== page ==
Across the tech sector, CEOs and leaders in innovation are investing in strategies to increase diversity in their hiring and retention of employees. Yet these strategies are often aimed at increasing participation of either women or underrepresented people of color. Research suggests that the underrepresentation of women of color (Black, Latinx, and Native American/Native Alaskan/Native Hawaiian/Pacific Islander) in tech is related to the additional challenges faced by having a marginalized race and a marginalized gender. The Double Bind, a term coined by researcher Shirley Malcom, is the notion that that women of color are less likely to enter and persist in computing when diversity programs and initiatives exclude their specific challenges to working in tech.
I understand the Double Bind from a personal perspective as well as a professional one. While my work at the Kapor Center is tech-adjacent, I specifically chose not to pursue a career in Computer Science. This is my story.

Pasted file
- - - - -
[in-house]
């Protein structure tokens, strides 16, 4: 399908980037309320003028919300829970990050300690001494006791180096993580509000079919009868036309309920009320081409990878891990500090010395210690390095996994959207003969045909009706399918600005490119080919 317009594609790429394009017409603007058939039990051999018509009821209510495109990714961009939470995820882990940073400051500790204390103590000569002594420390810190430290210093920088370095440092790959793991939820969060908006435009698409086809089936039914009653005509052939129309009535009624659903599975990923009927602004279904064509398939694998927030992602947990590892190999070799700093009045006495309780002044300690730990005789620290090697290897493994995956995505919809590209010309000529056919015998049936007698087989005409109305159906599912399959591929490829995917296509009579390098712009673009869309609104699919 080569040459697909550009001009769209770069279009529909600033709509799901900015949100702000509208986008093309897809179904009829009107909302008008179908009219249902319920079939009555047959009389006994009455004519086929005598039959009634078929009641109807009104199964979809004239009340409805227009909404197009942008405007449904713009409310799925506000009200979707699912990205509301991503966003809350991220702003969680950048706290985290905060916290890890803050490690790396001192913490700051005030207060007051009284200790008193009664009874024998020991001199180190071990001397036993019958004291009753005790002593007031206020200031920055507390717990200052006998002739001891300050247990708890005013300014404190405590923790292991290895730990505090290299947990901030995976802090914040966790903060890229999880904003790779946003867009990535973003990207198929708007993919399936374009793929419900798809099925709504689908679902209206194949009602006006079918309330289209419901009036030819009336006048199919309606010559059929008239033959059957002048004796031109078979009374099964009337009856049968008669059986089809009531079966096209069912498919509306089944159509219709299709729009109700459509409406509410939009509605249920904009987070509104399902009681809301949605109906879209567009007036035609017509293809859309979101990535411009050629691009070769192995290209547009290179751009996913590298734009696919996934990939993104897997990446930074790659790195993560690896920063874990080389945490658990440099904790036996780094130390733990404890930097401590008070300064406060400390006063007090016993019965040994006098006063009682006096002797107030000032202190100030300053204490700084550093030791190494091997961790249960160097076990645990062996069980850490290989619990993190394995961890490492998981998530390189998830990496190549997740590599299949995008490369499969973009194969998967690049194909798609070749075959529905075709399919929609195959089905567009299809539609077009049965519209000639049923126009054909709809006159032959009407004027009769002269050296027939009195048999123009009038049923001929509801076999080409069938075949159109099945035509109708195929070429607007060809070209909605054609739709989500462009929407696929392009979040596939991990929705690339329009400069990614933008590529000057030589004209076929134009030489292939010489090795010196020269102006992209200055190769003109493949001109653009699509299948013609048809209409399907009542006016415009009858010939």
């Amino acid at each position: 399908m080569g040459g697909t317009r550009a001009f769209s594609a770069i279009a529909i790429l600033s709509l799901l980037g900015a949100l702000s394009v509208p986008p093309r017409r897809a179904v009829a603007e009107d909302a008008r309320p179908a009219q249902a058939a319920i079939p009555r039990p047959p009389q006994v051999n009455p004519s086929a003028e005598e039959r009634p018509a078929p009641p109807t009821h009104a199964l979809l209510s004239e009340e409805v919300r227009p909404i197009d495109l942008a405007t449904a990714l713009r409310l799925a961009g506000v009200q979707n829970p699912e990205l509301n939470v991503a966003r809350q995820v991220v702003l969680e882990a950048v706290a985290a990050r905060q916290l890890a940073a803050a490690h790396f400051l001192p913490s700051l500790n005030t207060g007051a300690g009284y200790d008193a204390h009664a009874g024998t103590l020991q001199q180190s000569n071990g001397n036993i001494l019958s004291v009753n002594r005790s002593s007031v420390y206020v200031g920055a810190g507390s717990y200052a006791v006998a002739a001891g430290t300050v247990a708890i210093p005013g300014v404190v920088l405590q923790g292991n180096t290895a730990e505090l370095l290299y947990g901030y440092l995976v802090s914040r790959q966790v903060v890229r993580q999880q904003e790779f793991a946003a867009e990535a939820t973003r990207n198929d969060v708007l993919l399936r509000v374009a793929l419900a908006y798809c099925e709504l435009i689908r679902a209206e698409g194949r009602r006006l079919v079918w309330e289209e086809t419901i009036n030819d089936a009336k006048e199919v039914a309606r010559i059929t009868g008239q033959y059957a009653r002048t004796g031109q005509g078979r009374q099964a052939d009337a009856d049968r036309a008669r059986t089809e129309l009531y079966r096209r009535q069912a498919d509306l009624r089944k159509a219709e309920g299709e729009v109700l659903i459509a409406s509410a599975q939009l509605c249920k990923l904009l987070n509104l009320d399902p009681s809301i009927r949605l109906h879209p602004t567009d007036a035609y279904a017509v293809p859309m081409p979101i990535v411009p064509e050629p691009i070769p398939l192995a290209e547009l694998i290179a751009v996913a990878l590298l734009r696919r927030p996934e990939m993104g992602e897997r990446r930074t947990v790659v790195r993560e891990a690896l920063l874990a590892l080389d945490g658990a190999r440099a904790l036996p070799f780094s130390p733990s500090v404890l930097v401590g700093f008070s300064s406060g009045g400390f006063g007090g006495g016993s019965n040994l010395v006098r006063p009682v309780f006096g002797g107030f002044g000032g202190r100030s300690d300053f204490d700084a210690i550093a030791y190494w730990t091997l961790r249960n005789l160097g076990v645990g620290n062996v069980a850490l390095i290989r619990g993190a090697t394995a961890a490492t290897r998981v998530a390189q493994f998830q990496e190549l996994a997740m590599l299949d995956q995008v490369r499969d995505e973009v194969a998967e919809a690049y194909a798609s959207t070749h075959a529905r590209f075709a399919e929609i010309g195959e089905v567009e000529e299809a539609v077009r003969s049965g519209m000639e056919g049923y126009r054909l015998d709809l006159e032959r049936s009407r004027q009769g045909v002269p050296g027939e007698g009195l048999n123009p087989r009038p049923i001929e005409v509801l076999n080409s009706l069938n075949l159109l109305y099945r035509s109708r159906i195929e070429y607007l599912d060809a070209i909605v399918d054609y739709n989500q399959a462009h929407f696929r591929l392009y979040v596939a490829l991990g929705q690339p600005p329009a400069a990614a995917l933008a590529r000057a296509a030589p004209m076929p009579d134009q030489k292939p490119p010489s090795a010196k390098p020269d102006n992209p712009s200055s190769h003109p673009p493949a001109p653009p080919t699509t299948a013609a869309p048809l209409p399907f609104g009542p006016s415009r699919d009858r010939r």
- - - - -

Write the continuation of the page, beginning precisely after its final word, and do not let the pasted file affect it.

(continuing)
One of my mother’s dreams was for me to get a good education, nothing like the Native boarding school she attended. So I was raised near an affluent suburb and attended well-resourced schools. I knew from a young age however that my family didn’t have the wealth that my school friends did and that I would have to support my family financially throughout my adult life. Driven by that purpose, I was one of the very few Native Alaskan/Native American women who attended college in my large extended family. I studied Computer Science to ensure that I could get a profitable job after graduation, and that I would always be able to earn enough to help my family with their food, rent, and gas.